New doubt has been cast on the sensational story of Natascha Kampusch, the Austrian teenager held underground for eight years, after a key witness claimed that the kidnapped girl's mother knew the abductor and that she was convinced there was a "connection" between them.
The disclosures, which will be published in Germany's Stern magazine today, were made by Anneliese Glaser, a neighbour of the kidnapped girl and her mother in the days immediately before Natascha disappeared without trace on her way to school in March 1998, aged 10.
Mrs Glaser, who lived in a flat in the same tower block as Natascha, told the magazine that she had worked as a shop assistant in a grocery owned by Brigitta Sirny, the girl's mother, who had separated from her husband at the time of the abduction.
She said that six months before Natascha was kidnapped she had seen the girl's abductor, 44-year-old Wolfgang Priklopil, enter the shop.
"I am sure it was Priklopil," she told Stern, "I am sure that Sirny and Priklopil knew each other and that there was a connection between them." Mrs Glaser insisted that as soon as she saw the police photographs of Priklopil that were broadcast on Austrian television after 18-year-old Natascha's escape from her abductor last month, she recognised him "straight away."
Austrian police, who had heard Mrs Glaser's evidence, refused to comment on her claims but said that they were treating her as an important witness.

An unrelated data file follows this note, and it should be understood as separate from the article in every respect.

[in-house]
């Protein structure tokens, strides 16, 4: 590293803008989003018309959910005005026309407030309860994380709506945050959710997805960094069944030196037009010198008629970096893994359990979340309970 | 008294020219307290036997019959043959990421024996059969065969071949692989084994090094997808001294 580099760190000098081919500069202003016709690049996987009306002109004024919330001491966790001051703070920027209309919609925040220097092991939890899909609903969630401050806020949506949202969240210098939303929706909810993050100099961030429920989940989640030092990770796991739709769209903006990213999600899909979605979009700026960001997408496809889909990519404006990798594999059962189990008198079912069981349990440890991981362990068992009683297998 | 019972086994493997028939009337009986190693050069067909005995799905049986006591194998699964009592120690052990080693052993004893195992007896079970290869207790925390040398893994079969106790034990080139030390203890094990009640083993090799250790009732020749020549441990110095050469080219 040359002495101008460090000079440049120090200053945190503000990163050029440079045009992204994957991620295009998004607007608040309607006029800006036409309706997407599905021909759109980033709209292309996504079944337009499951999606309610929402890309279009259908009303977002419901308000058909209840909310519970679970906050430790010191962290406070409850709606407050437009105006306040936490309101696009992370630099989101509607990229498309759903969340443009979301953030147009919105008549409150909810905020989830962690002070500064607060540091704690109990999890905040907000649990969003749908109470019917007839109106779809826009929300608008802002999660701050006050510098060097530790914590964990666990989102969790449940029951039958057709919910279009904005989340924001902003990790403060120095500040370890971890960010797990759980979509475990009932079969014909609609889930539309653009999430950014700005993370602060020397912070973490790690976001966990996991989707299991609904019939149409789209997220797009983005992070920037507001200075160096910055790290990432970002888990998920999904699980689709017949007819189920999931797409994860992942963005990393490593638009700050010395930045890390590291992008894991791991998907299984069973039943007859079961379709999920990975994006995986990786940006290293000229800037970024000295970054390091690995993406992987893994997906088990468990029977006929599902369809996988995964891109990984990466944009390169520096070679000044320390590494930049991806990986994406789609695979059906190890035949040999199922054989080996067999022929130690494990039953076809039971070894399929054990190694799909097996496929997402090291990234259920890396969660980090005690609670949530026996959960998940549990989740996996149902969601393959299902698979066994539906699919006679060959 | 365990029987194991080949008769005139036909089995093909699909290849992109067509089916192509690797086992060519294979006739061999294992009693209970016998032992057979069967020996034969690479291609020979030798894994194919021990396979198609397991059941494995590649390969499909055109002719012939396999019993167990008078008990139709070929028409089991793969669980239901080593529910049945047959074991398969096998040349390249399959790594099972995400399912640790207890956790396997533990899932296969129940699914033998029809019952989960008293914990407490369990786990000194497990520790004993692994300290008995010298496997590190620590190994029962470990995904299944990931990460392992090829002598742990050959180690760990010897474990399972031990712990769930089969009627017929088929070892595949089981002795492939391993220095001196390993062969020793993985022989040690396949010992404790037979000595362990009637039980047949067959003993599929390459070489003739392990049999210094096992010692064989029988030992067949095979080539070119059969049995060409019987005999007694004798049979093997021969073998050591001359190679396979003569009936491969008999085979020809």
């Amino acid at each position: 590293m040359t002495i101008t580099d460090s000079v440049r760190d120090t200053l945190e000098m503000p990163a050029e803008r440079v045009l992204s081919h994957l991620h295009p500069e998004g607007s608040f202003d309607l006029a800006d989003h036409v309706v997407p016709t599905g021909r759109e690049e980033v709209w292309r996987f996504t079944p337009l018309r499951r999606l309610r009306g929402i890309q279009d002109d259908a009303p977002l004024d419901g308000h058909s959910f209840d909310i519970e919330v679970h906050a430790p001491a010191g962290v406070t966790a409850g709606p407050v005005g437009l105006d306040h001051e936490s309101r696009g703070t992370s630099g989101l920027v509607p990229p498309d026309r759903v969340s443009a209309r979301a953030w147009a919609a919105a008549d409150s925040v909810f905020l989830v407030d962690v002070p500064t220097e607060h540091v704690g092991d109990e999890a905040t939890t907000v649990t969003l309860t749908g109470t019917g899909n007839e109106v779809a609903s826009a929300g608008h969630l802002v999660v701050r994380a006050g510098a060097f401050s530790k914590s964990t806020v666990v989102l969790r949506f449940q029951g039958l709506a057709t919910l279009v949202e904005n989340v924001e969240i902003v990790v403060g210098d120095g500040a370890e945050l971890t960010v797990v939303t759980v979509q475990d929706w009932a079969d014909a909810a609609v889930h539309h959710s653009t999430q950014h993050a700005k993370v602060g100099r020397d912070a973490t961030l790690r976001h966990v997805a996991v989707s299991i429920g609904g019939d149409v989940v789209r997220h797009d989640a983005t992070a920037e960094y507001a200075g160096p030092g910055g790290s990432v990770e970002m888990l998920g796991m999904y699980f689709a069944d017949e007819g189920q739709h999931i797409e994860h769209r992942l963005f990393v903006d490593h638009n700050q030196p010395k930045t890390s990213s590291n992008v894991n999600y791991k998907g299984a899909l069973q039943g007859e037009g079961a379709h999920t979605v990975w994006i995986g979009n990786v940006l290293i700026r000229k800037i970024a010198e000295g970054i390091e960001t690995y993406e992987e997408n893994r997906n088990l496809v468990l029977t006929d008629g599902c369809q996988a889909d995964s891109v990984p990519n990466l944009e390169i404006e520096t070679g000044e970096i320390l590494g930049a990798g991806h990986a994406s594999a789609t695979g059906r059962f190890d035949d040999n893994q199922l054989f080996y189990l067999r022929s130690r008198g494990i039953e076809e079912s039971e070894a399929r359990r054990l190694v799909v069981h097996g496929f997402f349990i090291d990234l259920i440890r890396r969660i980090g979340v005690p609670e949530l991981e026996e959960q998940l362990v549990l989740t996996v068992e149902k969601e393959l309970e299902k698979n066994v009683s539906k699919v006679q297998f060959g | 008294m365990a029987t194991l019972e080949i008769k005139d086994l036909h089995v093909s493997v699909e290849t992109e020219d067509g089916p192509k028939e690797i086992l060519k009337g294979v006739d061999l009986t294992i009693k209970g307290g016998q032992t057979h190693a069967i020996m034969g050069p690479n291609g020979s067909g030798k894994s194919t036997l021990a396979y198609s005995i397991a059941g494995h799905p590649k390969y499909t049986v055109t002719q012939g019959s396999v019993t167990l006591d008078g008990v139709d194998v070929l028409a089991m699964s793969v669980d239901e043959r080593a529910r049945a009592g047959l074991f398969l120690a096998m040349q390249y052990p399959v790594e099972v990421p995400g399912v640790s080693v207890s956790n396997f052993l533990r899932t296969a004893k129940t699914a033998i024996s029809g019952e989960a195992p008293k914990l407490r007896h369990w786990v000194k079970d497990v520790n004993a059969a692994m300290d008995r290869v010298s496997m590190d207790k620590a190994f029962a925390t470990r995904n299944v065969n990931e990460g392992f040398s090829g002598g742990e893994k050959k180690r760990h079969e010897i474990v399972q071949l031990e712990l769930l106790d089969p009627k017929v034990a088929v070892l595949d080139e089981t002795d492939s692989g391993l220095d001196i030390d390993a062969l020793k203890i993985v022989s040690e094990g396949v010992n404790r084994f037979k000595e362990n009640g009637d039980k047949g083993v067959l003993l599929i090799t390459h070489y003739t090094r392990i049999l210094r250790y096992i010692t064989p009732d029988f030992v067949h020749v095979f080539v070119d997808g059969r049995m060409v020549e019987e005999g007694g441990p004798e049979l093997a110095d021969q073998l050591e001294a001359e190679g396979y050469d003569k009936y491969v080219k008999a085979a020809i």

Mrs Sirny has previously denied any complicity in her daughter's abduction. Natascha Kampusch and the team of psychiatrists and media advisers surrounding her, made no response to the allegations.
Mrs Glaser's remarks appeared certain to add to the growing confusion and doubt surrounding the circumstances under which Natascha was held captive.
Priklopil committed suicide by throwing himself under a train shortly after she escaped from a converted car inspection pit under the garage of his home in Strasshof, 15 miles from Vienna, last month.
A fortnight ago, Natascha attempted to end media speculation about her ordeal by appearing on television to give a blow-by-blow account of the time she spent as a prisoner in her underground cell.
She said she had constantly wanted to escape and had even dreamt of cutting-off her captor's head with an axe.
However, since then, Natascha has admitted that she went on a skiing excursion with her abductor in the mountains outside Vienna. She previously denied the suggestion.
There have also been several reports from witnesses who claim to have seen her with her abductor in his car, shopping and taking walks. In several cases she is said to have waved and smiled at neighbours.
Natascha is reported to have received about £800,000 in compensation and payments from the media for the rights to her story. Dietmar Ecker, her media adviser, told Stern magazine yesterday that Priklopil had treated Natascha like a "Cinderella". He said: "He would beat her so badly she could hardly walk.
When she was beaten black and blue, he tried to smarten her up. Then he would take his camera and photograph her."
Describing the lengthy interviews that he conducted with Natascha prior to her television appearance, Mr Ecker said: "They were horrific stories, some of which I will take as secrets to my grave. I looked into hell."
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